Among participants in the testosterone enanthate plus placebo groups, the mean testosterone level was 385 ng/dL (95% CI, 261 - 508 ng/dL) for 50 mg/week, 822 ng/dL (95% CI, 658 - 986 ng/dL) for 125 mg/week, 1702 ng/dL (95% CI, 1201 - 2203 ng/dL) for 300 mg/week, and 3578 ng/dL (95% CI, 2876 - 4279 ng/dL) for 600 mg/week.
There was a dose-dependent increase in fat-free mass and lean body mass in the dutasteride and placebo groups. Fat-free mass changes were related to testosterone dose and changes in testosterone concentrations in the dutasteride and placebo groups, but there were no differences between groups. The changes in fat-free mass were related to testosterone dose and changes in testosterone concentrations in the placebo and dutasteride groups, but did not differ between groups; the dose-adjusted mean difference (placebo minus dutasteride) in fat-free mass was 0.50 kg (95% CI, −0.22 to 1.22 kg; P = .18).
There was a negative relationship between changes in fat mass and testosterone dose and concentrations, but there were no significant differences between the placebo and dutasteride groups in the relationship between change in fat mass and dose (P = .41).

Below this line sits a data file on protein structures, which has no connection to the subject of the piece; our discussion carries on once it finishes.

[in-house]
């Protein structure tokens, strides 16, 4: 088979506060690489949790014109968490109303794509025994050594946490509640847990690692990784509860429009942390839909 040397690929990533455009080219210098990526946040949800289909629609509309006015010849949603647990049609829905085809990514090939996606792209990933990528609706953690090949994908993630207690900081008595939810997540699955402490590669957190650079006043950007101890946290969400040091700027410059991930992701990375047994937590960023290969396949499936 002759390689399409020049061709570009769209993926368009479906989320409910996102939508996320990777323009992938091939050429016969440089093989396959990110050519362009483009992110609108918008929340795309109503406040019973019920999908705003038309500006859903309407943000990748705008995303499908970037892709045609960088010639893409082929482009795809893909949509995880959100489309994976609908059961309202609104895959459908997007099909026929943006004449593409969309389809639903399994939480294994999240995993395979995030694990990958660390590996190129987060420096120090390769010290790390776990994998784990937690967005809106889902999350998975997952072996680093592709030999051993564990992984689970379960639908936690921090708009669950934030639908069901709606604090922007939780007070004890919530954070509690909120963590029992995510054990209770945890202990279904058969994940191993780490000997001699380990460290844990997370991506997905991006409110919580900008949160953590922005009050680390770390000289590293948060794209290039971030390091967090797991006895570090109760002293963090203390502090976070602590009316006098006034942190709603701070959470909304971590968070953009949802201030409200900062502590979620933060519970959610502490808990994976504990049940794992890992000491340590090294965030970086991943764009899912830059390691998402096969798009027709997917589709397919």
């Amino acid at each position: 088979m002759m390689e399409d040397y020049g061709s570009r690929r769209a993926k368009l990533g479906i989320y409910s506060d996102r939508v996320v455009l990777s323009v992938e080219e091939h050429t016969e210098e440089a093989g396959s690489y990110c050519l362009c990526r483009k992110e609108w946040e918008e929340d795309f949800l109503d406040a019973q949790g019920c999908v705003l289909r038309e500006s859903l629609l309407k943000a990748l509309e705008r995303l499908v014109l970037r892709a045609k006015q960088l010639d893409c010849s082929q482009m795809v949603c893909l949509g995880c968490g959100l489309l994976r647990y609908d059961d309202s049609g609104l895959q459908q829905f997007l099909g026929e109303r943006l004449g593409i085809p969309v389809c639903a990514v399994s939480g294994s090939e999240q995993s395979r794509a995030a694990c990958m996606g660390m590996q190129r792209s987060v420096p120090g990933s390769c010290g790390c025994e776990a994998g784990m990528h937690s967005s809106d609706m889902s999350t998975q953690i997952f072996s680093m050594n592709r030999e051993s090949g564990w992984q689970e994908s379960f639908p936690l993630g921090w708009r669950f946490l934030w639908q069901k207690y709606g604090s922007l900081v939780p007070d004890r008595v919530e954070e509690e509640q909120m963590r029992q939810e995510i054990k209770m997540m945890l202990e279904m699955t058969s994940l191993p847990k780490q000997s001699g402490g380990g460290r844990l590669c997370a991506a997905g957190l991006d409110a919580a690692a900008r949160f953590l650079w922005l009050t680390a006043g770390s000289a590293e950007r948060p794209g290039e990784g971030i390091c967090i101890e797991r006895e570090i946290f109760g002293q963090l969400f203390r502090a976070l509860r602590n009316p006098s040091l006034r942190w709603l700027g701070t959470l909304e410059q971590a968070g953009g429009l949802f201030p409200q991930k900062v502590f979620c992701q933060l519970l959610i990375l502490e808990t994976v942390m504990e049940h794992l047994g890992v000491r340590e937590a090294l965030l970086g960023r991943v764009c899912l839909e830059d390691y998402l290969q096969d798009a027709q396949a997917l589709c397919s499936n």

In the placebo and dutasteride groups, there was a dose-dependent increase in leg-press and chest-press strength. These increases were greater with larger doses and higher concentrations of testosterone, with no differences in relationships found between the placebo and dutasteride groups.
Sexual function was not significantly related to testosterone dose or testosterone concentrations during treatment, and did not differ significantly between placebo and dutasteride groups.
Prostate Volumes and Prostate-Specific Antigen (PSA) Level
There was no significant relationship between prostate volumes and PSA level and either testosterone dose or concentration, and there were no significant differences in prostate volume and PSA level between the placebo and dutasteride groups.